I would love to live in a smart Indian city and I bet you would too. If that’s not going to be possible, I could settle for a city that is just a little bit smarter than the one I live in now and I bet that is what you could too. The problem is our cities are only as smart as their planners are and, unfortunately, that’s not very smart.
Having lived for over five decades in three of India’s largest cities and experienced firsthand their unerring descent into decrepitude, when someone declares that not one or two or a dozen but 100 smart Indian cities will be built, it’s hard not to be sceptical.
India’s cities are a shameful mess: the big, older ones, the small ones and even the fledgling new ones. Mumbai may be the financial nerve of India but it is no more than a rapidly degenerating slum; fast-expanding s and its spread, now known as the NCR, is a perfect example of how not to anticipate that growth; as for Kolkata, it always miraculously manages to breach your belief that nothing could be worse.
Over the years, instead of improving, the quality of life in each of these three cities — ones that I have grown up and worked in — has declined to grievous levels.
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In smaller cities, things are worse. In 2011, the urban development ministry surveyed 1,405 cities in 12 Indian states and found that more than half of them do not have access to either piped water supply or sewage systems; that 80% of the households there get water for less than five hours a day; and, more gravely, more than 70% do not have access to toilets. Between 2001 and 2011, India’s urban population grew from 27% to 31% but urban infrastructure hopelessly lagged behind. Far from being anywhere near smart, our cities are rather dumb.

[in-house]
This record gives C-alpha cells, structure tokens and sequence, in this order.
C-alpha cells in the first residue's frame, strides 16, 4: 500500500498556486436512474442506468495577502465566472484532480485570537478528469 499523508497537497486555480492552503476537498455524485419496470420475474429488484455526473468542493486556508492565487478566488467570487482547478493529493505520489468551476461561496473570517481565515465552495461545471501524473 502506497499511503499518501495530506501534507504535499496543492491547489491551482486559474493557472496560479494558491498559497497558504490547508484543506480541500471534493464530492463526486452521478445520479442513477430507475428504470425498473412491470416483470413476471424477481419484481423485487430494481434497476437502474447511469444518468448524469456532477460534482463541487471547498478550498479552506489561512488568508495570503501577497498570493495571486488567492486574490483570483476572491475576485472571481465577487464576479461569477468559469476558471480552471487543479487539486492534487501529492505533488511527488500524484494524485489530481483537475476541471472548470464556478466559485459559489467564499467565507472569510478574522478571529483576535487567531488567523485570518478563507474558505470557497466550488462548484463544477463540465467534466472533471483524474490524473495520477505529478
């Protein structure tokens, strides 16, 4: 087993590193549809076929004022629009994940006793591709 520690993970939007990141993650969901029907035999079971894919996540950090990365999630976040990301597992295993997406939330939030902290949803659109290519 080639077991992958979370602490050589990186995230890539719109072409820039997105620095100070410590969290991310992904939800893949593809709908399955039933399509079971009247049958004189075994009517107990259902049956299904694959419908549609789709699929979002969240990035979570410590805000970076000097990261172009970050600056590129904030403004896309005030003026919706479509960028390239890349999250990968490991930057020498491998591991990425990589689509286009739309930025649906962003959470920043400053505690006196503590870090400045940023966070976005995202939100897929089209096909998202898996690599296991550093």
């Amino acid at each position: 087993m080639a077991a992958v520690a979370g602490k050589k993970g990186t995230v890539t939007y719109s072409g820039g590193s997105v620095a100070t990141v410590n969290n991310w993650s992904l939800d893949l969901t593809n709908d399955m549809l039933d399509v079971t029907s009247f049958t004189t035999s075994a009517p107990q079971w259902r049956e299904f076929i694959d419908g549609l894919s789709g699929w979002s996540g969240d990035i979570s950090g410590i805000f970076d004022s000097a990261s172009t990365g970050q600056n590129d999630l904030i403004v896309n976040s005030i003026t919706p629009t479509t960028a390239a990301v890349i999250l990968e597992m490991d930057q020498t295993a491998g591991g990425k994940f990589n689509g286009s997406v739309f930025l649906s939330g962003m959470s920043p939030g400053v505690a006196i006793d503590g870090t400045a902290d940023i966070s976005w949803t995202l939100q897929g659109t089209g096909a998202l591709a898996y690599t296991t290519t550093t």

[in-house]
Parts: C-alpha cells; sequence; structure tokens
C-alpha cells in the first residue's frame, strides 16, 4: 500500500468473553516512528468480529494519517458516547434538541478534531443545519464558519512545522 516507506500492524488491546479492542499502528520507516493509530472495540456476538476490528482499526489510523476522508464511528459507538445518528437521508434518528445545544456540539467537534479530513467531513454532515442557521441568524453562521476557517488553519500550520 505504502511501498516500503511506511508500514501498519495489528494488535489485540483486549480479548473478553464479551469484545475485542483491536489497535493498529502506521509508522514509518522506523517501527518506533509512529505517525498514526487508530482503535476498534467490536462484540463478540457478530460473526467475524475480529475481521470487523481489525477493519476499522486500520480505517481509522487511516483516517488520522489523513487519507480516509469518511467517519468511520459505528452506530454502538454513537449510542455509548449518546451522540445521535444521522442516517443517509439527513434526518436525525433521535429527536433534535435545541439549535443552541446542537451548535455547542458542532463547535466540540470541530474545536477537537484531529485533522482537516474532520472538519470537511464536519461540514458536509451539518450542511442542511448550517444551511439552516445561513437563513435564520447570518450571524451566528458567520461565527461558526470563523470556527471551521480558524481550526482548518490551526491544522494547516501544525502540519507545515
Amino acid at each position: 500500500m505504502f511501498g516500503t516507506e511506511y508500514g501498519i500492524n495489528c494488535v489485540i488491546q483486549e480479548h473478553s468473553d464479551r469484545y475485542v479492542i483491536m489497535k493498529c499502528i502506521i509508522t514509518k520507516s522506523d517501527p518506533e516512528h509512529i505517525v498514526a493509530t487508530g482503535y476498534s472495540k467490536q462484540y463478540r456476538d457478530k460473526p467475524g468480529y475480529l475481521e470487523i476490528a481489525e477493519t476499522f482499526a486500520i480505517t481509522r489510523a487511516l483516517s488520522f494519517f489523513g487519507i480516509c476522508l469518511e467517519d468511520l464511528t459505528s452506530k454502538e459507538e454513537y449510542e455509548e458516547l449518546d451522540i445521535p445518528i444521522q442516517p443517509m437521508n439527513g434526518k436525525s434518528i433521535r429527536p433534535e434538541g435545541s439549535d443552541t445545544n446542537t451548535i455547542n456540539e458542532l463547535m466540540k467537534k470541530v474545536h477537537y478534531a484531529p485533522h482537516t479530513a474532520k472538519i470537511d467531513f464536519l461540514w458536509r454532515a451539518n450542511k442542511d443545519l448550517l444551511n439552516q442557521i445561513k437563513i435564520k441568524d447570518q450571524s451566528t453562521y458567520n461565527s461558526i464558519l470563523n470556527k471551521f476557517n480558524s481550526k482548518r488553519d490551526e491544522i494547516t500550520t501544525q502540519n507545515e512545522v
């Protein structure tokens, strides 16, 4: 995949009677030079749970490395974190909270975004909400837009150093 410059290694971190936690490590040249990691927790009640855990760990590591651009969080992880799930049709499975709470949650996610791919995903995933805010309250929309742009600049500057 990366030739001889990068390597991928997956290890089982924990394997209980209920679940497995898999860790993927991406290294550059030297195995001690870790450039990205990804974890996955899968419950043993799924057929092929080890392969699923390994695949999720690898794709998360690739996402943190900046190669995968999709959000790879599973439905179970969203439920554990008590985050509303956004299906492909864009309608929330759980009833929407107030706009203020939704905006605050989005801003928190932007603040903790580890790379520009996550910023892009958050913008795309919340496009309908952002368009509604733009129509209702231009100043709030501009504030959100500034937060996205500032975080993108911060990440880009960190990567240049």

The future could be bleaker. A year before the government survey, a McKinsey Global Institute report estimated that the number of Indians living in cities would grow from 340 million in 2008 to 590 million in 2030.
Thirteen cities would have more than four million residents and half the population in five states would be urbanised. To keep pace with that, India would have to spend $1.2 trillion or nearly 70% of last year’s GDP on cities.
The government wants to build 100 new smart cities that would rely on technology to create world-class urban infrastructure and — on paper — that could seem great. The idea, say urban development officials, is to use information technology as a tool to provide efficient-energy systems, clean drinking water and sewage disposal.
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Infotech certainly is a tool. In Delhi, the municipal corporation has an online system to disburse death and birth certificates and enable people to pay their bills and property taxes; in Bangalore, infotech is used to relay real time information on bus timings, congested routes and so on; and, even in a smaller city such as Indore, the traffic police have installed infrared devices to nab rule violators.
Pretty smart stuff, all of that. But the real challenges that India’s cities, burdened by a relentless surge of migration and population growth, face is about resources. In 2007, the supply of water available to cities was 56 billion litres a day compared to a demand for 83 billion litres; by 2030, demand may soar to 189 billion litres but supply will still be around 95 billion litres.
Similar burgeoning gaps are predicted for sewage disposal, availability of mass transportation, electricity, housing and roads. Infotech, however smart, cannot sort those shortfalls out.
In the quest to build smart cities, you’ll likely see government officials, planners and their ilk make frequent sorties across the world to study cases — in China, Singapore and elsewhere — that have managed to balance high urban demand with adequate infrastructure, but the fear is if India doesn’t fix the dystopian nightmare its existing cities face, building 100 new smart ones could remain a utopian dream.